A Therese for Everyone

Did anyone else notice how many Teresas are connected to October?  No matter how she is spelled, Therese or Teresa has a hold on this month.  The month starts with St. Therese, the “Little Flower’s” feast on October 1; St. Teresa of Avila’s feast is  October 15; and at least two others Teresas were beatified or canonized in October—Mother Teresa and St. Teresa Benedicta a Cruce, better known as St. Edith Stein.  And books, including several newer titles, abound on these great holy women.

If you must choose only one book about the Teresas, make it Shirt of Flame: A Year with Saint Therese of Lisieux  by Heather King.  This is kind of a spiritual biography of St. Therese, and partly a memoir of King’s Catholic life.   King is best known for her memoir Parched about her life recovering from an addition to alcohol, and Redeemed, chronicling her conversion to Catholicism.
Each chapter of Shirt of Flame is a month and a theme from Therese’s life—for instance, October’s theme is “The Story of A Soul (On Offering Up Our Work). “  You will see Therese in a deeper and different way after reading Shirt of Flame, and you yourself will be different.   Consider this quote from July:  The Little Way (On the Martyrdom of Everyday Life):
“We can try, at great personal sacrifice, to be perfectly righteous, a perfect friend, perfectly responsive, perfectly available, perfectly forgiving.  But at the heart of our efforts must lie the knowledge that, by ourselves, we can do, heal, or correct nothing.  The point is not to be perfect, but to “perfectly” leave Christ to do, heal, and correct in us what he wills.”

The end-of-chapter prayers (written by King) are worth the price of the book alone.  The prayers, like the reflections throughout, help us learn from St. Therese about the brokenness in all of us, and how Christ is there, too.
Shirt of Flame had me noticing how similar were the spiritual darknesses of St. Therese and Blessed Teresa of Calcutta.  Both experienced a dryness that persisted until the end of life, after times of consolation; both sought holiness through little actions.  As Mother Teresa wrote to a spiritual director, “If I ever become a saint—I will surely be one of ‘darkness.’  I will continually be absent from heaven—to light the light of those in darkness on earth.”  Here, she deepens as she echoes St. Therese’s famous promise, “After my death, I will let fall a shower of roses. I will spend my heaven doing good upon earth.”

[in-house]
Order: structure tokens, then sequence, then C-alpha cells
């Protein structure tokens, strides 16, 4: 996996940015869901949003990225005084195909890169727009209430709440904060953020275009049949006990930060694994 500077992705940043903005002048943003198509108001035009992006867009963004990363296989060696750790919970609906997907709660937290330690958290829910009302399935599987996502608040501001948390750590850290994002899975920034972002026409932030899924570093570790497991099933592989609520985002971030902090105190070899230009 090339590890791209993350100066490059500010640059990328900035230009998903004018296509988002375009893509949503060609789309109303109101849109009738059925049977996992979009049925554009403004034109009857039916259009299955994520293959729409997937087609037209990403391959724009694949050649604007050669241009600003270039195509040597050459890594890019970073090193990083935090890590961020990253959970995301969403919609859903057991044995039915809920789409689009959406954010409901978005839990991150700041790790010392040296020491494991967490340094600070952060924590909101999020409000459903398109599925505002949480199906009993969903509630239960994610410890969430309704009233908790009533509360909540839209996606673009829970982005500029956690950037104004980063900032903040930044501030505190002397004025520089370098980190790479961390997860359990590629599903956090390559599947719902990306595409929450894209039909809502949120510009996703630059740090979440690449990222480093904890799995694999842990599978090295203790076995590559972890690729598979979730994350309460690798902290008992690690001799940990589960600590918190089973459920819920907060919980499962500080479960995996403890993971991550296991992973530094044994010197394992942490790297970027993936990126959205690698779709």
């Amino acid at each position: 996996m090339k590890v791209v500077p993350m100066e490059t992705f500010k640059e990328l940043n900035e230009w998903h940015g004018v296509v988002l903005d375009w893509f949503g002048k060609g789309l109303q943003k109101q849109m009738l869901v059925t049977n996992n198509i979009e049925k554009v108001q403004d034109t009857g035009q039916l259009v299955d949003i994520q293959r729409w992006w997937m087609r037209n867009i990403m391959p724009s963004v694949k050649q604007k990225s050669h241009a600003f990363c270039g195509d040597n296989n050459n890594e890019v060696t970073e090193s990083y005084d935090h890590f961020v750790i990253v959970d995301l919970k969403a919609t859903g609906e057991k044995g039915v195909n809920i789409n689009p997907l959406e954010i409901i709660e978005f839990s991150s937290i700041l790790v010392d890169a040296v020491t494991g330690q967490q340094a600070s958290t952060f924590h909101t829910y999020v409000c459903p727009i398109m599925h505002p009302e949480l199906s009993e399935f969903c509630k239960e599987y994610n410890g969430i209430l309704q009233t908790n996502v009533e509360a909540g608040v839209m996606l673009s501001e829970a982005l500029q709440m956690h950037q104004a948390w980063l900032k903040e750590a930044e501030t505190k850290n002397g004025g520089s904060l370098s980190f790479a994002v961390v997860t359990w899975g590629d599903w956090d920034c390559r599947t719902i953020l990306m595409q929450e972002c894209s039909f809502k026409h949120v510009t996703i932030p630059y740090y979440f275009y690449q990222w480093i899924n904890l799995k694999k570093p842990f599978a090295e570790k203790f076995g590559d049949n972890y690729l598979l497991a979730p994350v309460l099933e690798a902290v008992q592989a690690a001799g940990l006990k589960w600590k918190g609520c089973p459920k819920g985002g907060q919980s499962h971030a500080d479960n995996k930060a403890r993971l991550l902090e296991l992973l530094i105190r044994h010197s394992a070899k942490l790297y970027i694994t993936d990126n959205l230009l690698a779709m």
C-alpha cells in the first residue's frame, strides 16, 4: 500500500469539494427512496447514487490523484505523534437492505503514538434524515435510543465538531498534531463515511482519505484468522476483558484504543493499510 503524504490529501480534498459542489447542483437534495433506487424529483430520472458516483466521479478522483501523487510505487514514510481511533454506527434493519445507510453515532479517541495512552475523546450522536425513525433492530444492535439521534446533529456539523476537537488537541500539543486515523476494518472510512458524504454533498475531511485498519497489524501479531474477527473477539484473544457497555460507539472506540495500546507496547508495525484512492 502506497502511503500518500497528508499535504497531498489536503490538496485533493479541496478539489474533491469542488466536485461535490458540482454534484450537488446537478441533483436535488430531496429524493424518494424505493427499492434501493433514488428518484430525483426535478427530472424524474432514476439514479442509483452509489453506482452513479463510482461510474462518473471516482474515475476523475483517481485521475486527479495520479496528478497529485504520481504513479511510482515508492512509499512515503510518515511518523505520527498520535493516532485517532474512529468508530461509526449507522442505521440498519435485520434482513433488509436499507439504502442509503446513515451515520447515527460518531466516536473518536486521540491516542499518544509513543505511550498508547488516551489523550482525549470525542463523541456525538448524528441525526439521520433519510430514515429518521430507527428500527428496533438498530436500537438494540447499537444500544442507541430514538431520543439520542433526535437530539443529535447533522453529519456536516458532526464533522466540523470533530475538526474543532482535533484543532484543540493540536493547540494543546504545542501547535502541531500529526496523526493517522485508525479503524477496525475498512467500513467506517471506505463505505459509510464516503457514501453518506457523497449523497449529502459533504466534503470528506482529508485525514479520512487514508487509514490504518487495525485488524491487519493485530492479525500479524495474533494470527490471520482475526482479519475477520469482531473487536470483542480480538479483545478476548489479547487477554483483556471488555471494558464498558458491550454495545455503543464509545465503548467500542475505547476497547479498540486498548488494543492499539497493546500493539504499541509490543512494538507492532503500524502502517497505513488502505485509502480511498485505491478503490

This Mother Teresa letter, and many others, are collected and organized by MC (Missionary of Charity) Father Brian Kolodiejchuk in 2007’s Come Be My Light:  The Private Writings of the “Saint of Calcutta.”  The book is quite comprehensive, almost overwhelming at times, in its recounting of Mother’s retreats, letters and other assorted documents.  Gems like the “saint of darkness” quote above, make it worthwhile.
A completely different, and much lighter, book, than either of the above, is the engaging new Mother Teresa and Me by Donna-Marie Cooper O’Boyle, about the author’s many encounters over the years with Mother Teresa, from a chance meeting in Washington, D.C., to a long-running correspondence.  Each chapter is charmingly framed with a reprint of a letter Mother wrote to her. 

Some of my favorite parts of Mother Teresa and Me:  Blessed Teresa was fond of “express novenas,” (yes, that’s what Mother Teresa called them) saying the Memorare nine times in a row, instead of over the course of nine days.  Who knew? As one who frequently forgets about mid-way through a novena, this has definite appeal to me.  I also found Cooper O’Boyle’s memories of Fr. John Hardon, S.J. enlightening, and a nice addition to this volume.
This is my October column that appears in this weekend’s Catholic Post.  Come back all month long here at the book group blog for discussion on books about saints named Teresa, author interviews, and more.

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